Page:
Product & Interior Design

Product & Interior Design

Get to Know the Artist-
Eugen Enns, Exterior Designer

How did you first become interested in design? Was there a moment when you knew or did it happen gradually?

Interestingly enough, I was not originally interested in design. My high school art classes actually drove me towards sketching and developing shapes. I laugh now, but it also framed my opinion that designers were the “black sheep” of the art world. But “form follows function” was a no-go for my ideological mindset that “art exists because of itself” and my collegiate study of industrial design was the moment when I finally crossed over to the design side. It was the idea of semiotic connection (not only in words but also in sculptures and form) combined with function that made it interesting for me. For example, I like having the ability to create a new hierarchy of functions or a new environment for functions that impact how people interact with or react to something.

What sort of design work did you start out doing? Was it a lot of different types of design or were you more focused?

Product design, specifically some products for a hospital and some cameras, was the first design work that I did intentionally.

What sort of design education did you receive? If you were self-taught, how did you go about doing it? If you went to design school, what are some of the important things you learned there that you still use today?

I studied transportation design at Pforzheim University where art, anthropology, semiotic art, and aesthetics were my favorite subjects. I appreciated the environment at Pforzheim as it allowed me to be surrounded by creative people with different directions (fashion, product, exhibition, game and many other kind of design fields) as provided a solid overview and an inspiring environment to take my first steps in the design world. After a design student’s third term, Pforzheim requires an transportation design internship which is where I was introduced to car design. It was during my first internship with Volkswagen that I learned what car design meant and developed a passion for cars.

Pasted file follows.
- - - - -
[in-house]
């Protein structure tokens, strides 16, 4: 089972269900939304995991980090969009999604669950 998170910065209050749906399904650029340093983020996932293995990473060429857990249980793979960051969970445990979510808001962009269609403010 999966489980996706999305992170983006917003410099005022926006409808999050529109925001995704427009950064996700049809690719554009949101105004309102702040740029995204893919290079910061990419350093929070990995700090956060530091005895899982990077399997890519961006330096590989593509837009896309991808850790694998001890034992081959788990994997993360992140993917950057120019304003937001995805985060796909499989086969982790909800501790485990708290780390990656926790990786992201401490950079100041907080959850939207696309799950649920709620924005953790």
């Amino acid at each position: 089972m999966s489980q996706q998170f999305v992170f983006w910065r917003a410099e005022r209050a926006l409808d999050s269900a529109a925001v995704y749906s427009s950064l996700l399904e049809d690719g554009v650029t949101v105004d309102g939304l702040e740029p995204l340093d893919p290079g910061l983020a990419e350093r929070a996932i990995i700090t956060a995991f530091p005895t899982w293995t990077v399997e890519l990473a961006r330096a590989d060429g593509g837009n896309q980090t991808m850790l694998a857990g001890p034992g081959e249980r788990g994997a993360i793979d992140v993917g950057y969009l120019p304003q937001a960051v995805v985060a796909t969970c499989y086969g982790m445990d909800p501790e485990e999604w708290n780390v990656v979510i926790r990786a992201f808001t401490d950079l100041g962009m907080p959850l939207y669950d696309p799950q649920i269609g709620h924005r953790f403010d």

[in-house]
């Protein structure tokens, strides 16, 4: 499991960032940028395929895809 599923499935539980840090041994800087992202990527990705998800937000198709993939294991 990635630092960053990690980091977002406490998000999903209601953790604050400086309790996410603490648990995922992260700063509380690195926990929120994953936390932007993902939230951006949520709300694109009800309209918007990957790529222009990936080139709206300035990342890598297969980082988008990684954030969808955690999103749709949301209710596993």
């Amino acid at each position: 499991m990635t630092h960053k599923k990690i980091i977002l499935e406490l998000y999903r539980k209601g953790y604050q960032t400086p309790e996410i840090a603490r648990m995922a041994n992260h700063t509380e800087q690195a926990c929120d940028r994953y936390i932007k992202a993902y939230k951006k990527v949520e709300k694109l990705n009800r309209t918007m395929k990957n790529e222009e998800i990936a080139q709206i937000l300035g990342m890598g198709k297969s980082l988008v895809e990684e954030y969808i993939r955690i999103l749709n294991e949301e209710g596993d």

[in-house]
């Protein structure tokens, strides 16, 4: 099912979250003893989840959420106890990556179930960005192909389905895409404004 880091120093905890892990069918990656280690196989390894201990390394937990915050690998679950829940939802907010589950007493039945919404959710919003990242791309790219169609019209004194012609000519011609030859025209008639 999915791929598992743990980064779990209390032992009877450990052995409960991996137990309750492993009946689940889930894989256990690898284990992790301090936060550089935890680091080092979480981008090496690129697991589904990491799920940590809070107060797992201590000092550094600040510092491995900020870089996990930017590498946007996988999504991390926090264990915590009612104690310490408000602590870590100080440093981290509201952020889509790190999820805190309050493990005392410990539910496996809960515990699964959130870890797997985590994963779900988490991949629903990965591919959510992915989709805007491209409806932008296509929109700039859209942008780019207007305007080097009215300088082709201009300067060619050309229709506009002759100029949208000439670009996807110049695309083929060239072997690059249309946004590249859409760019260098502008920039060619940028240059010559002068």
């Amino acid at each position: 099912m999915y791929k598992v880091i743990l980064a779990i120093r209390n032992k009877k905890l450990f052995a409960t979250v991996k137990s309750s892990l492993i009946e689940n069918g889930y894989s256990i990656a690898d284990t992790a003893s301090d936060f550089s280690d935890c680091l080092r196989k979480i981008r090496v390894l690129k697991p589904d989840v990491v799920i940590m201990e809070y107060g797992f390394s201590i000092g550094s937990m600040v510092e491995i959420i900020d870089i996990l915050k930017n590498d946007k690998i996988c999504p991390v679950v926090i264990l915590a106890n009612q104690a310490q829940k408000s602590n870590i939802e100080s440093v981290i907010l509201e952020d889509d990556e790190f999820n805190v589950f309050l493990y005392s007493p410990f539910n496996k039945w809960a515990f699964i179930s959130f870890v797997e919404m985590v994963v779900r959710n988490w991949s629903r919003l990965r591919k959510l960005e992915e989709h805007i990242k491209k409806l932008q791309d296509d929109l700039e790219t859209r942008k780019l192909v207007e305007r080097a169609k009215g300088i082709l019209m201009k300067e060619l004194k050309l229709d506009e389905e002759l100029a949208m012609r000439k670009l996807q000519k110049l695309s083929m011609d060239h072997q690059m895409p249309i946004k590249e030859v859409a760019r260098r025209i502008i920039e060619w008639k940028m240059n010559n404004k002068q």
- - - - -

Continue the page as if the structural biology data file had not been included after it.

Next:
How did you first become involved in concept car design?

The same way most designers get their start: I participated in internal design-competitions.

As a designer, when you were first starting out, how did you try to build a name for yourself? Did you market your own work? How?

To be honest, despite the today’s trend of having a blog or online portfolio, I have never felt a need to do that. Perhaps I should have dedicated more to it, but many of my sketches for the Iosis Max have been released by Ford and shared publically so they have still ended up online. That said, I do post some art-sketches on Facebook occasionally.

You recently designed the face for Ford Evos, tell me about that process. How long did it take? How do you start? Where do you look for inspiration? Was it difficult?

Designing the face of a brand doesn’t happen overnight. Typically good ideas just come straight to you at unexpected times, and it is your job to take the next step to develop them further. In a sense, you have to help them “grow up”. Developing a face for a car that represents the future of a brand with a strong history like Ford requires significant research of past trends as well as awareness of the brand vision because all of those elements need to be captured in the design – the face of a car is one of the main attributes that consumers will associate the brand with.

  • Anna Ortiz
    Anna Ortiz

    Mural Hunter, Photographer, & Writer | Anna is a writer and lover of urban street art who attended San Francisco State University. She is self-taught in digital and film photography, and spends most of her free time fueling her photography obsession by researching vintage cameras.